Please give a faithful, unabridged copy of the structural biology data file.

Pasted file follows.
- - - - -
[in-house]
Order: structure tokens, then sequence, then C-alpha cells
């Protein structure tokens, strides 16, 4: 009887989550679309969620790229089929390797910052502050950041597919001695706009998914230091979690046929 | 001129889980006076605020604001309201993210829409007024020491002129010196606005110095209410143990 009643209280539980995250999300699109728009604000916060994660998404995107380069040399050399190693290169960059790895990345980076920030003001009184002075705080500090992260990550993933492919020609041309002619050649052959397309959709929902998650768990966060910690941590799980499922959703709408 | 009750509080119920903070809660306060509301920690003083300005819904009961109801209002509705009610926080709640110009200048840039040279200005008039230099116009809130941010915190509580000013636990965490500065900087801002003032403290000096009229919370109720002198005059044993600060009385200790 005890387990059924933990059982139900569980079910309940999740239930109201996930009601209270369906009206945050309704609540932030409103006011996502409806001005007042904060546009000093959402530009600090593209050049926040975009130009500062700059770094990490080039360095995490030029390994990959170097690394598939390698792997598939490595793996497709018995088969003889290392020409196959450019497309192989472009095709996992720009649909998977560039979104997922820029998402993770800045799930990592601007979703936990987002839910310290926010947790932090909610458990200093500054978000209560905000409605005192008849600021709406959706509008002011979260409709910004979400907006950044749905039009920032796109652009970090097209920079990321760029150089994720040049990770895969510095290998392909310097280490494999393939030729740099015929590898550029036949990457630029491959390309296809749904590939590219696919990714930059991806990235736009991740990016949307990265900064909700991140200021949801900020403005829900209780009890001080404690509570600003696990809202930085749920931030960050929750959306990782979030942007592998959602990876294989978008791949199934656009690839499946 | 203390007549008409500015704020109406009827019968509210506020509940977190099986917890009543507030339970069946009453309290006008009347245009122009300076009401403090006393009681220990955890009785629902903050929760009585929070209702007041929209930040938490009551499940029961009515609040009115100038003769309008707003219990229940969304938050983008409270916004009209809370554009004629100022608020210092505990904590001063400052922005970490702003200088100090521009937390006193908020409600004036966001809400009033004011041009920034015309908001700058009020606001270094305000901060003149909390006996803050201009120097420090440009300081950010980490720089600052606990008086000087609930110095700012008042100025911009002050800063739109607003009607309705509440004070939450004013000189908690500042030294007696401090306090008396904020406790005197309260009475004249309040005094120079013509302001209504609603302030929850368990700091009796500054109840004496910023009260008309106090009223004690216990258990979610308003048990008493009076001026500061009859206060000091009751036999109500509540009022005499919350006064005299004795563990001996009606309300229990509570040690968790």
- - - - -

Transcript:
[in-house]
Order: structure tokens, then sequence, then C-alpha cells
């Protein structure tokens, strides 16, 4: 009887989550679309969620790229089929390797910052502050950041597919001695706009998914230091979690046929 | 001129889980006076605020604001309201993210829409007024020491002129010196606005110095209410143990 009643209280539980995250999300699109728009604000916060994660998404995107380069040399050399190693290169960059790895990345980076920030003001009184002075705080500090992260990550993933492919020609041309002619050649052959397309959709929902998650768990966060910690941590799980499922959703709408 | 009750509080119920903070809660306060509301920690003083300005819904009961109801209002509705009610926080709640110009200048840039040279200005008039230099116009809130941010915190509580000013636990965490500065900087801002003032403290000096009229919370109720002198005059044993600060009385200790 005890387990059924933990059982139900569980079910309940999740239930109201996930009601209270369906009206945050309704609540932030409103006011996502409806001005007042904060546009000093959402530009600090593209050049926040975009130009500062700059770094990490080039360095995490030029390994990959170097690394598939390698792997598939490595793996497709018995088969003889290392020409196959450019497309192989472009095709996992720009649909998977560039979104997922820029998402993770800045799930990592601007979703936990987002839910310290926010947790932090909610458990200093500054978000209560905000409605005192008849600021709406959706509008002011979260409709910004979400907006950044749905039009920032796109652009970090097209920079990321760029150089994720040049990770895969510095290998392909310097280490494999393939030729740099015929590898550029036949990457630029491959390309296809749904590939590219696919990714930059991806990235736009991740990016949307990265900064909700991140200021949801900020403005829900209780009890001080404690509570600003696990809202930085749920931030960050929750959306990782979030942007592998959602990876294989978008791949199934656009690839499946 | 203390007549008409500015704020109406009827019968509210506020509940977190099986917890009543507030339970069946009453309290006008009347245009122009300076009401403090006393009681220990955890009785629902903050929760009585929070209702007041929209930040938490009551499940029961009515609040009115100038003769309008707003219990229940969304938050983008409270916004009209809370554009004629100022608020210092505990904590001063400052922005970490702003200088100090521009937390006193908020409600004036966001809400009033004011041009920034015309908001700058009020606001270094305000901060003149909390006996803050201009120097420090440009300081950010980490720089600052606990008086000087609930110095700012008042100025911009002050800063739109607003009607309705509440004070939450004013000189908690500042030294007696401090306090008396904020406790005197309260009475004249309040005094120079013509302001209504609603302030929850368990700091009796500054109840004496910023009260008309106090009223004690216990258990979610308003048990008493009076001026500061009859206060000091009751036999109500509540009022005499919350006064005299004795563990001996009606309300229990509570040690968790």